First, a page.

Economy

Reward Employees by Sending 'Em Abroad

In this week's Export Wire: Why business trips are more satisfying rewards than cash; non-energy exports continue their decline; and trade discussions in Asia yield no results

Written by John Lorinc

Use travel as an incentive: According to SmallBusiness.co.uk, senior managers in growth-oriented SMEs should be thinking about using business travel as a non-compensation strategy for keeping employees motivated because cash compensation, studies show, don’t always do the trick.

This is where incentivizing staff with travel can help. The overall experience stays in an employee’s memory longer than receiving cash, which is often absorbed into everyday expenses or quickly spent. Travel incentives have been shown to improve productivity and motivation and they can also help improve the overall culture of the business, creating that €˜feel-good’ factor that keeps staff happy.

The long decline of Canada’s non-energy exports: In the wake of a bleak Stats Canada report last week showing that March’s $766 million trade surplus morphed into a $638 million deficit in April, BMO analysts decided to strip out energy exports from the overall figure. The results are disturbing, reported the Huffington Post, which pointed out that non-energy trade balance has reached an all-time low.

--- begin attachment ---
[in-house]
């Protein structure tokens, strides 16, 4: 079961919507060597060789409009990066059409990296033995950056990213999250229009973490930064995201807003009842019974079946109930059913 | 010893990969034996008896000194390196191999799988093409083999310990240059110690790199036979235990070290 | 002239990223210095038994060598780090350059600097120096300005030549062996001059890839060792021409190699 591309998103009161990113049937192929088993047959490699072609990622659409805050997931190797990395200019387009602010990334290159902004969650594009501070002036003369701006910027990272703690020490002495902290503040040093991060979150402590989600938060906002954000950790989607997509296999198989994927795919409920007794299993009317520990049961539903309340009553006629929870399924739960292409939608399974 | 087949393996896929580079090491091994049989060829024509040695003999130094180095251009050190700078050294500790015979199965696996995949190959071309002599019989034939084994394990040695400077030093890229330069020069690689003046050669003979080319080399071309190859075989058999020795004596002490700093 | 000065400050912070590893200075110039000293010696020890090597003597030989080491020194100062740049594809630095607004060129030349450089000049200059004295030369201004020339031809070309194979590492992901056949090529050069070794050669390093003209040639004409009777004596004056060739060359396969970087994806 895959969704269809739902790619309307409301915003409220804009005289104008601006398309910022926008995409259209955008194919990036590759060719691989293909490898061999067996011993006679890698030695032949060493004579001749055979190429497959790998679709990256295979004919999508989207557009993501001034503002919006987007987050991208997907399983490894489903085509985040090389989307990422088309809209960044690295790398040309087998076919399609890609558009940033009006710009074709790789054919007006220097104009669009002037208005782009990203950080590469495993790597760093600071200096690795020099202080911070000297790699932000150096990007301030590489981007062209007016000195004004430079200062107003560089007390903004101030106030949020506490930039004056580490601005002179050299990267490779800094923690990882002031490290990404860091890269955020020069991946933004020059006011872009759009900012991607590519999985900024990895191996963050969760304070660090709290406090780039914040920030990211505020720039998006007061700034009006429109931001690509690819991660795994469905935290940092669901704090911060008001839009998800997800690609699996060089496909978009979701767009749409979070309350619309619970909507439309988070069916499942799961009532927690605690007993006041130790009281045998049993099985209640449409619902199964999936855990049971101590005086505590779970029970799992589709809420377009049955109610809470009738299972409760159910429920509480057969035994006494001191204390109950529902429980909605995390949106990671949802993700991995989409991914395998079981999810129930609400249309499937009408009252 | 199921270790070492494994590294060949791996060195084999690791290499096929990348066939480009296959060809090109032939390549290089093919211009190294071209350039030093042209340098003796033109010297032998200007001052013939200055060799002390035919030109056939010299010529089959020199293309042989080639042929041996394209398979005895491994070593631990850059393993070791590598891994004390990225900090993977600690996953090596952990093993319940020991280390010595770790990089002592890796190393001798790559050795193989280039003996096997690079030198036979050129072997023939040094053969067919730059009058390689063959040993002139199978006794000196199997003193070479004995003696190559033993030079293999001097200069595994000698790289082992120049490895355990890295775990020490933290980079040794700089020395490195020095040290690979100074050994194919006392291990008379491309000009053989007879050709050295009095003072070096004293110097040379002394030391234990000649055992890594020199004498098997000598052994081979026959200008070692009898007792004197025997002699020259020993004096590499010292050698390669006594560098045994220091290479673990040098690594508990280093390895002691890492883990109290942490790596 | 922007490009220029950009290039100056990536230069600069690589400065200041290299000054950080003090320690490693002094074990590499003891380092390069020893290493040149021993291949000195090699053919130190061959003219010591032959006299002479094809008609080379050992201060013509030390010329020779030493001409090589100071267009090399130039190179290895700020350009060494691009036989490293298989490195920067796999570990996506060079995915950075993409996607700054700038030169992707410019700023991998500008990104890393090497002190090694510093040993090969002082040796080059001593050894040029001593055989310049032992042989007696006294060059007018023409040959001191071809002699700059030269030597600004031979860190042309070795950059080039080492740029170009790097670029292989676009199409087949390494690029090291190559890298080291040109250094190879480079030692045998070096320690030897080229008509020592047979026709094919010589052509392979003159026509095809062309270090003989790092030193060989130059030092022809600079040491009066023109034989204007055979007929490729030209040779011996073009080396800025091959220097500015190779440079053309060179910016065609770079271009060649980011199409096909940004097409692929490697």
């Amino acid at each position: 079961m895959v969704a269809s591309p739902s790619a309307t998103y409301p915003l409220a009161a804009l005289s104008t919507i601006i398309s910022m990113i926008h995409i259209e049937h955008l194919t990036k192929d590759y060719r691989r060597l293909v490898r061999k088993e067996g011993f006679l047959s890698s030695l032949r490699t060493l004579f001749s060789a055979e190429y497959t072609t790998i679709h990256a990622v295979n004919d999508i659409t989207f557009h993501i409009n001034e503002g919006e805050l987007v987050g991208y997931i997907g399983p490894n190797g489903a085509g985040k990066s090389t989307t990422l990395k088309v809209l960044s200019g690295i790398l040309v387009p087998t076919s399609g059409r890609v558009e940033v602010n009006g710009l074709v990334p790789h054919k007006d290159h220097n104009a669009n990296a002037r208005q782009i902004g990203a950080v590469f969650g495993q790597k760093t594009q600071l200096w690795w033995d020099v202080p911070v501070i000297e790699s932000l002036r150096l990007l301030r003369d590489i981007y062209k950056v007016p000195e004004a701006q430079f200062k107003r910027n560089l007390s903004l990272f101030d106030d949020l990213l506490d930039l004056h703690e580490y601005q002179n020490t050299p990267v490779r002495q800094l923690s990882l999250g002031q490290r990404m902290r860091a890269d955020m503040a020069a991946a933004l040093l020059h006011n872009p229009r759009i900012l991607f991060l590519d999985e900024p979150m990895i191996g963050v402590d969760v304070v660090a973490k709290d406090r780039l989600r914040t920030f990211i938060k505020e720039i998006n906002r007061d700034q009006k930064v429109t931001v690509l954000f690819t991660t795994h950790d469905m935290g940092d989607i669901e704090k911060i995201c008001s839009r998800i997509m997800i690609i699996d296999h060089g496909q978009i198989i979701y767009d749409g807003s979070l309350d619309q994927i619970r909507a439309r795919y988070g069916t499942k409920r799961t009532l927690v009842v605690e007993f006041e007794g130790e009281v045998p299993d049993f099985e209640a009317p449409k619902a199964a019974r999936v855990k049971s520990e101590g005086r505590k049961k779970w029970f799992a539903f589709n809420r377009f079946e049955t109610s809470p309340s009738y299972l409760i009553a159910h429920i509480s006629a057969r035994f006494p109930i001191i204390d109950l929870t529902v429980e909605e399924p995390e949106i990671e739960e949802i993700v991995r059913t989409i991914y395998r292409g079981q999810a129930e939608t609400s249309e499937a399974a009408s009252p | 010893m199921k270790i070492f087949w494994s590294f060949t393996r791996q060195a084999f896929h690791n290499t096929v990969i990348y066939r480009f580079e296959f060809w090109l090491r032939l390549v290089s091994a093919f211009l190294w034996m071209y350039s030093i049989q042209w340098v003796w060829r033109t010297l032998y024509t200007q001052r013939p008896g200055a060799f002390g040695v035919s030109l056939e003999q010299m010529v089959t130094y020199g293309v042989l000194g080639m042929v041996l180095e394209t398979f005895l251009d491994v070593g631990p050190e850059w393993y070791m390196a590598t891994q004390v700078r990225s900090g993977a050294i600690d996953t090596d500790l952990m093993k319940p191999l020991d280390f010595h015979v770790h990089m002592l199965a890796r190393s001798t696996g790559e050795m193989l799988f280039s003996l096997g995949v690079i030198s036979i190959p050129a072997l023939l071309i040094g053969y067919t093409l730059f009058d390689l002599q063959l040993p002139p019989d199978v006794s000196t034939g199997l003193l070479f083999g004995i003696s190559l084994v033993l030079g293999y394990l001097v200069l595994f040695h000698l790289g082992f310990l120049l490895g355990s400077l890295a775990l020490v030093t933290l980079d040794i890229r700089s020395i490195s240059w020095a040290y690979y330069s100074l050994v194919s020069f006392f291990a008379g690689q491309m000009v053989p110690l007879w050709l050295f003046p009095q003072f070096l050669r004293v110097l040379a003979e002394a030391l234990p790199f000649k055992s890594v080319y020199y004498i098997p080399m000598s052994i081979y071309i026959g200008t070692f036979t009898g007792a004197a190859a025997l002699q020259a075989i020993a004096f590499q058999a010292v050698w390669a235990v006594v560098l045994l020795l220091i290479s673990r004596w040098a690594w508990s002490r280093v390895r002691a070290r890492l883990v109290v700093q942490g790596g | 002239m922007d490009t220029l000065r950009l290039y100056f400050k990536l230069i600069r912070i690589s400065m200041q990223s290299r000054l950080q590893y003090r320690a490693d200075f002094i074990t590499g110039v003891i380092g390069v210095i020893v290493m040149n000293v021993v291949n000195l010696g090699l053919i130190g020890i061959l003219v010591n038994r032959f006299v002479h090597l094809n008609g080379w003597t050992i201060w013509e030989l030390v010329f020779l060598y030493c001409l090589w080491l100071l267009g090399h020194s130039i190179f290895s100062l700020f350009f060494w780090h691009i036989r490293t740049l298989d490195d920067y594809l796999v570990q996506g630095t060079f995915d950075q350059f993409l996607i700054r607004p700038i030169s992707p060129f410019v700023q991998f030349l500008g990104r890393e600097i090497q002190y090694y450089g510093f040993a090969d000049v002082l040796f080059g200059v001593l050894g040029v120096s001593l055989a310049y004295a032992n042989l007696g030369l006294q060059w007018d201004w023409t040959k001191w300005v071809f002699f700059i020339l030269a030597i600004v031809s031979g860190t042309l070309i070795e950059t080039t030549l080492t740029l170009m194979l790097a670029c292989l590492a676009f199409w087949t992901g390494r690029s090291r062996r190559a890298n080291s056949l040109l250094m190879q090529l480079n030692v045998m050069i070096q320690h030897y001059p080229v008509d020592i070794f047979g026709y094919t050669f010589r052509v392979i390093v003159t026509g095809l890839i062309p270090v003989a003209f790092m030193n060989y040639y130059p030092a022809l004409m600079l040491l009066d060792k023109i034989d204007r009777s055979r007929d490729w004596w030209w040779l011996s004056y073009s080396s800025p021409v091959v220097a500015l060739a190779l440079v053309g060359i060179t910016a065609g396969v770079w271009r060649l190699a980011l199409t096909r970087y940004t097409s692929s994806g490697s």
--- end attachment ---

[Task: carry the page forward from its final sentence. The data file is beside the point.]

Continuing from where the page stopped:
Exports of non-energy goods have been on a downward swing for more than a decade, and hit an all-time low in the latest StatsCan report. As recently as 2006, we were selling more non-energy goods than we were buying, but that changed during the Great Recession and it hasn’t changed back. This wouldn’t be a problem if energy exports could make up the difference. But, with about 8% of Canada’s economy, the oil, gas and mining sector is hardly enough.

Trade minister swing through Southeast Asia doesn’t lead to deals: In his ongoing campaign to push Canadian companies, both large and small, into the emerging markets, federal trade minister Ed Fast took a contingent to executives to Southeast Asia last week. The goal, according to the Canadian Press, was to strengthen ties and boost the $17 billion in trade between Canada and the ten nations in the region.

The tour didn’t conclude with any promise of major investment, whether it was signals of possible free trade negotiations or a supply deal with a Canadian company. The only tangible sign of unity was a photo opportunity Fast staged with the leaders, linking hands in a chain across the stage for the cameras. Fast said he believes the tour was a success in improving the relationship between Southeast Asia and Canada, one that languished under past governments.

Export Wire is published every Monday on PROFITguide.com. For more tips on expanding your business internationally, visit our international trade section.

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Originally appeared on PROFITguide.com